Well not really yet it can certainly feel that way.  Diving in head first quickly becoming more committed than our understanding of one another can handle. As the expectations and assumptions increase, the pressure can overwhelm healthy relationship development. When certain steps are missed in almost any project, task or adventure something will usually falter.

Cracks in the relationship appear and couples can be found scrambling to save or salvage what wasn’t really well established in the first place. Many separated couples state that the connection “just isn’t there anymore”. The passion and excitement that was there when they first met is said to have “faded” until they felt like they were just friends, or worse, “roommates”.

Couples often agree that life and children and work get into the way of romance, however, isn’t this denying ownership and personal choice?  After all, who’s making the decisions? It’s about finding the strategy and skill set to balance our lives in such a way that are able to meet all our needs, not perfectly but sufficiently and satisfactorily for both partners.

Separated couples also share, retrospectively, that they become frustrated, disgruntled and then turn away from their spouse.  Gradually withdrawing to other distractions, many find other potential partners and their sexuality becomes sparked elsewhere. Relationship abandonment is frequently preceded by minimal effort, money and energy being invested into reading and seeking help to “tune-up” their run down relationship; finding ways to become new and adventurous in the apparently no longer “forever” relationship.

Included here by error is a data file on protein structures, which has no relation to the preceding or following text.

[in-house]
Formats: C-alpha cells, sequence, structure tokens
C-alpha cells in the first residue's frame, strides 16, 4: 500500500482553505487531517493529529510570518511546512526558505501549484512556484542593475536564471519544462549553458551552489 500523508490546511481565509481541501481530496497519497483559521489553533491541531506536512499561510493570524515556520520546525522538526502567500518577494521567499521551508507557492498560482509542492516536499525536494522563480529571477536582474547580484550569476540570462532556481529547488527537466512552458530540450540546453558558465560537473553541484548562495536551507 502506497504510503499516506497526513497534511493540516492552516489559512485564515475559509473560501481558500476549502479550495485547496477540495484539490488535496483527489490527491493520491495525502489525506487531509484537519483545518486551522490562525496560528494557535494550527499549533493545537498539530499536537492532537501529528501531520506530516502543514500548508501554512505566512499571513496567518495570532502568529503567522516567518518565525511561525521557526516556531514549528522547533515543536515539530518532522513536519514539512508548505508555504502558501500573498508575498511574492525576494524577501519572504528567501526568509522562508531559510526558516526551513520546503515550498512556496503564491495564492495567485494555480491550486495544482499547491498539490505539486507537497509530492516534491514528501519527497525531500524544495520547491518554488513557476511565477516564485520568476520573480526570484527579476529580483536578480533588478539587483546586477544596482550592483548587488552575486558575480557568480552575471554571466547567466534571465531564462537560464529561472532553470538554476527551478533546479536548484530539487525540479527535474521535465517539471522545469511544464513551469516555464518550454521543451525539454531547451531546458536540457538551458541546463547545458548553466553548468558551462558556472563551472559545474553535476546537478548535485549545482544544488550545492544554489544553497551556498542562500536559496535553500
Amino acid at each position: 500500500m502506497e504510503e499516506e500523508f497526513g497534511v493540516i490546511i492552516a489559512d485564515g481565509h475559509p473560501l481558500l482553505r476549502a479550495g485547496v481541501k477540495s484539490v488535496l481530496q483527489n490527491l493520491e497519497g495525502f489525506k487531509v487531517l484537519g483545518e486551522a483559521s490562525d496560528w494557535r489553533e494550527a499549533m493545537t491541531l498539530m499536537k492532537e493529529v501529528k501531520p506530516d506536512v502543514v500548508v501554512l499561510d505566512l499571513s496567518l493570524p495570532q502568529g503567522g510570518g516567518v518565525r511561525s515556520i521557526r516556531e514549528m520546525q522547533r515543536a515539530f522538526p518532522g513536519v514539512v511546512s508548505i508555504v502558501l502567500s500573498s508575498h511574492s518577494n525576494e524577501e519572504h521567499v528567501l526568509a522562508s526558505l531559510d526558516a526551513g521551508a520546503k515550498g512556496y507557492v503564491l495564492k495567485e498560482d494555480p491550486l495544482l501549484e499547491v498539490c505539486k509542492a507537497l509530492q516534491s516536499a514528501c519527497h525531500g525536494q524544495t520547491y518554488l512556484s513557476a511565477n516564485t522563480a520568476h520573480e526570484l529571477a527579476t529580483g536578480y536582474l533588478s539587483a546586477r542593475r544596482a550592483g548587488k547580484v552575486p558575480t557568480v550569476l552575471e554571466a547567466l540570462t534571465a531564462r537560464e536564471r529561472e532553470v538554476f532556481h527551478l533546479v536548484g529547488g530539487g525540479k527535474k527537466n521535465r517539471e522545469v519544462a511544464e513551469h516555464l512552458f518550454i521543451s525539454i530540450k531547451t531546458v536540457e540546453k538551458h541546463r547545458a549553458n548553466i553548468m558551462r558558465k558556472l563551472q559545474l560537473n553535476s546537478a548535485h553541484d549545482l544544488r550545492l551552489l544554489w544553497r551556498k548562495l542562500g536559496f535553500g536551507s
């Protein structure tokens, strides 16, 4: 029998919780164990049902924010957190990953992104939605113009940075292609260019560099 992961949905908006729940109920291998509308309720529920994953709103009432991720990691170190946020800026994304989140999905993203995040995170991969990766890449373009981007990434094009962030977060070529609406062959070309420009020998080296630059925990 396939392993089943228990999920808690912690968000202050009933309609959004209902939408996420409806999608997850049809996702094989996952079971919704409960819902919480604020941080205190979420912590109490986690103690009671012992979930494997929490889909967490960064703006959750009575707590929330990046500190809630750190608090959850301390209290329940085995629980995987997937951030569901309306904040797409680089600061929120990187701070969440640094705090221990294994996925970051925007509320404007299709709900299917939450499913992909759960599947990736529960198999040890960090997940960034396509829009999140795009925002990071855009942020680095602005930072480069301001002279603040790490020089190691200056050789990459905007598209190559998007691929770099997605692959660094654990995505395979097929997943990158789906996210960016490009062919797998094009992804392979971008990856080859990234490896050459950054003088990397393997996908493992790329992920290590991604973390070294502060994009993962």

When couples seek counselling, many find it is often too late which is statistically supported. One or both have already “checked out” of the relationship and are thinking of lives without one another. What contributes to the decisions to give up on what was once a committed relationship, find another partner and go through the same thing all over again? Many factors can be draining on romance so it is important to have a thorough assessment.

Once we find ourselves moving toward a committed relationship, it is imperative to decide to invest time, energy and significant effort toward the ongoing improvement of intimacy skills; communication, sexuality, problem-solving, conflict resolution, assertiveness, moral and spiritual foundations and healthy family values and beliefs.

Don’t be a statistic. When you and your partner want to enhance ALL aspects of your relationship, contact us for a confidential and professional assessment / consultation.